Advice for working with policy makers who may not be receptive. Panelists responded to a question on dealing with unreceptive policy makers. Leventhal suggested not just going to particularly sympathetic officials because then the issue becomes branded as their special issue. Instead of working with one individual, he urged working with an entire council or other body. Tejada suggested finding ways to encourage citizen participation by asking the mayor and other elected representatives what the jurisdiction is doing to combat obesity and having information to give them. Coalitions raise the visibility of an issue, such as through a forum where people can discuss the issue and not just reinvent the wheel. Drummond agreed that community consensus is important. He also suggested following the “path of least resistance,” which he defined as agencies, such as parks and recreation or health, that would be most receptive to obesity prevention efforts. Local universities have facilities, such as recreation centers or departments, that can offer community classes. Public–private partnerships can get people active through sports, gardening, or other activities. Thomases noted that in local settings, small numbers of votes really matter. A few dozen voters in a district with 100,000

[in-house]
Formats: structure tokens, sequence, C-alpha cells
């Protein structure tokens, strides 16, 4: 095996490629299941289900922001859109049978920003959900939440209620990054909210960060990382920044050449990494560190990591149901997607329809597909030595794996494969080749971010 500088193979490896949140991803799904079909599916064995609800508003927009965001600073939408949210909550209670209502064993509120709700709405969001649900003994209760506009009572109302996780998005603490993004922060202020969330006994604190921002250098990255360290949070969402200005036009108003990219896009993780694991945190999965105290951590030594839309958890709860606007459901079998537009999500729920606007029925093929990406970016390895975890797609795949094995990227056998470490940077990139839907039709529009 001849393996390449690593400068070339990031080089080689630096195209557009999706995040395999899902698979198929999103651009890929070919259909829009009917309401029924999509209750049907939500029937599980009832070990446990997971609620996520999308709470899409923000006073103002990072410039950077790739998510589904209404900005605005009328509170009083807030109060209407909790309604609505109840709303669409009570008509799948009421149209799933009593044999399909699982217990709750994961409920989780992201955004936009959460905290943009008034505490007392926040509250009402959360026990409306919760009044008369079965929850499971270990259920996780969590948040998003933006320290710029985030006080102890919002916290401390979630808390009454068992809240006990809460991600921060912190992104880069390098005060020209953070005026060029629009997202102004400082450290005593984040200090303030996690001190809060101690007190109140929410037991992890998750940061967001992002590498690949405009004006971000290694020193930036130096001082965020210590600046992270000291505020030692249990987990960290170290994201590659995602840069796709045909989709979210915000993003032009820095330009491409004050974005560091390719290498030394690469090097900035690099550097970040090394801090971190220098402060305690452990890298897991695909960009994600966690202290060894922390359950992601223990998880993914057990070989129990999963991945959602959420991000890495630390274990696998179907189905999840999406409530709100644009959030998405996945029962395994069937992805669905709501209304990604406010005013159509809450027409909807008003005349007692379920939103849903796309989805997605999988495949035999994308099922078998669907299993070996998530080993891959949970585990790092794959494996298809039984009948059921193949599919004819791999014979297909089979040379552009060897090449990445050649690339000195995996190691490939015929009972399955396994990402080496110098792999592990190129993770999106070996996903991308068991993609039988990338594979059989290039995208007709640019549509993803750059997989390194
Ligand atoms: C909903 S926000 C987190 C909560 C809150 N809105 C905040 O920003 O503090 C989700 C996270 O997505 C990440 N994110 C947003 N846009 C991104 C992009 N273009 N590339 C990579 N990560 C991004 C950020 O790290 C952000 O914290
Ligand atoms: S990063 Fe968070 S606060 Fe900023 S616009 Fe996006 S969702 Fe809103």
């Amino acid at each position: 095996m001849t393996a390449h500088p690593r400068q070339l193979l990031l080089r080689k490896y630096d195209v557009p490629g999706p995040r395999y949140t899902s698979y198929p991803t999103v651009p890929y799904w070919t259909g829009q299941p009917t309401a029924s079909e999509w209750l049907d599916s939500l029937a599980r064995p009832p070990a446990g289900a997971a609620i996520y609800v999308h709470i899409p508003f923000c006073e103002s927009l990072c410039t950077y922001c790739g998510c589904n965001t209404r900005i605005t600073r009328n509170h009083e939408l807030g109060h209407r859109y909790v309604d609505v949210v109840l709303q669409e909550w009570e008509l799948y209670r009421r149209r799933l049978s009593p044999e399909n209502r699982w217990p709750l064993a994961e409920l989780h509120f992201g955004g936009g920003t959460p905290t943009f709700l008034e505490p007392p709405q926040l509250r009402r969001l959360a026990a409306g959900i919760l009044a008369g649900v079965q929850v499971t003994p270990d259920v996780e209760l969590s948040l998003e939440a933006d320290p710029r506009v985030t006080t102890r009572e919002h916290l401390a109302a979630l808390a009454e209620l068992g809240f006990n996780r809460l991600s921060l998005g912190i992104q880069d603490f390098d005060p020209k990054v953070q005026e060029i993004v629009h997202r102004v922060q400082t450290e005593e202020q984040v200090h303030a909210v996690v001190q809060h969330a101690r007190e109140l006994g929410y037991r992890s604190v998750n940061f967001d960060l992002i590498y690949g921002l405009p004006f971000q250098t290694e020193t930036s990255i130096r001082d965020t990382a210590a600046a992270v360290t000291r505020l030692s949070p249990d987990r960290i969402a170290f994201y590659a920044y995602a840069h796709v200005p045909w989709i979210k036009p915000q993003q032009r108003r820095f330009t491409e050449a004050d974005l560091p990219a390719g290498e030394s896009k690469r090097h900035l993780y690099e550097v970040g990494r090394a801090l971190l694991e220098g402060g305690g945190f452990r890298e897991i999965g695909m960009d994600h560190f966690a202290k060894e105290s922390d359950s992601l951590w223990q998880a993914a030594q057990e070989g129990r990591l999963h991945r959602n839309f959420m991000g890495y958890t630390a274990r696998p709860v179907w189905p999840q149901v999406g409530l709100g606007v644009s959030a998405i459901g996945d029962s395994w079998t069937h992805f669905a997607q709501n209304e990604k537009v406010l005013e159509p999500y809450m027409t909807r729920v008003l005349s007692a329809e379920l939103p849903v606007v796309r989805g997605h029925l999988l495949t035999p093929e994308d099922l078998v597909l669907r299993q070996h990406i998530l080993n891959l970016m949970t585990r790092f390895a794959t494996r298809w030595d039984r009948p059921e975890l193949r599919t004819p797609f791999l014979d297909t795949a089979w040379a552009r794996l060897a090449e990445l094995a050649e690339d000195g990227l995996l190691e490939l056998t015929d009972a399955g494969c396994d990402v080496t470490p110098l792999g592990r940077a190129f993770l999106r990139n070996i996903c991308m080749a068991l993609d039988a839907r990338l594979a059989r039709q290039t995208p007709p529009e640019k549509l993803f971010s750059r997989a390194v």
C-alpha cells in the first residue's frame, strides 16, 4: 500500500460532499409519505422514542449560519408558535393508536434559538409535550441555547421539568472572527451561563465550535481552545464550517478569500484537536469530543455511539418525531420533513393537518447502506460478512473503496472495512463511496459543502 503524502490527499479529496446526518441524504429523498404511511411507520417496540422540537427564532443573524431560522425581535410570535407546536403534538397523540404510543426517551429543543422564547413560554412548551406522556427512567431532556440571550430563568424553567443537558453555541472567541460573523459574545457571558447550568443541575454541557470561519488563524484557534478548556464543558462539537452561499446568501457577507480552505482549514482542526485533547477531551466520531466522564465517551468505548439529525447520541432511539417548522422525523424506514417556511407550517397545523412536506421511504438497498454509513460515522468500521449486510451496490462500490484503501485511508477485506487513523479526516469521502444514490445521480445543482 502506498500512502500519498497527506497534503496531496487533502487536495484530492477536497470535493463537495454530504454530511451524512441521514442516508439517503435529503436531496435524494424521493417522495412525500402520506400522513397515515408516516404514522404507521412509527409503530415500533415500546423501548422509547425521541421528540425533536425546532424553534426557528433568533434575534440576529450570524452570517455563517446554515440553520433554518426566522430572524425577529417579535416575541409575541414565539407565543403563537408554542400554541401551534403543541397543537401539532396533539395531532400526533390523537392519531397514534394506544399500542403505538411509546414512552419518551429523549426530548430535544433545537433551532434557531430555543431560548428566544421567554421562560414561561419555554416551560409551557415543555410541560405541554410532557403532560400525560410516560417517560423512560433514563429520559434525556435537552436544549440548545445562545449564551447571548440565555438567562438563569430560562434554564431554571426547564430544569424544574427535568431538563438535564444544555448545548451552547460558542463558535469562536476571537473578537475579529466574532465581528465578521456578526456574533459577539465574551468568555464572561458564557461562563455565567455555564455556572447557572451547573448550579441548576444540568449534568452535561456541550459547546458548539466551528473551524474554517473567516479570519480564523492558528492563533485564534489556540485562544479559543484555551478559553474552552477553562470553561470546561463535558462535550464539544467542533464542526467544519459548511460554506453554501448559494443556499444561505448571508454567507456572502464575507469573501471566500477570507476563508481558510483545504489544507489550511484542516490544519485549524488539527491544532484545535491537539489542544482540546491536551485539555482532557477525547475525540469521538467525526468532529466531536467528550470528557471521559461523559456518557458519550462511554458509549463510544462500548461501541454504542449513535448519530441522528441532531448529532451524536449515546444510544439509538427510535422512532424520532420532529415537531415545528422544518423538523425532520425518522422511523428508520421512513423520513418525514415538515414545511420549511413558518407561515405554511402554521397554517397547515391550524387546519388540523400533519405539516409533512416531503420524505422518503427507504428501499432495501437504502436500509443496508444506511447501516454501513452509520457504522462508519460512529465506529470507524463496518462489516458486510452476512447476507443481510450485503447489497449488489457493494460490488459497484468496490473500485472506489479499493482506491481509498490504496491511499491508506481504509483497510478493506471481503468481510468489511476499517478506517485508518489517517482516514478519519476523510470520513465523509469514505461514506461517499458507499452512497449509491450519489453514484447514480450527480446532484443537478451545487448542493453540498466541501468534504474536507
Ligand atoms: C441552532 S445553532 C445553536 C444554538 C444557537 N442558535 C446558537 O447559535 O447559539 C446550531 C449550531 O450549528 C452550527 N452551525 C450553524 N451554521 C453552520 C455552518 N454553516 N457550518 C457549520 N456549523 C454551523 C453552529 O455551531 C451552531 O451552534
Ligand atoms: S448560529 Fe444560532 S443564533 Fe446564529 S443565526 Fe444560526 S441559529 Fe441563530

people who call an elected official about an issue can make a big difference.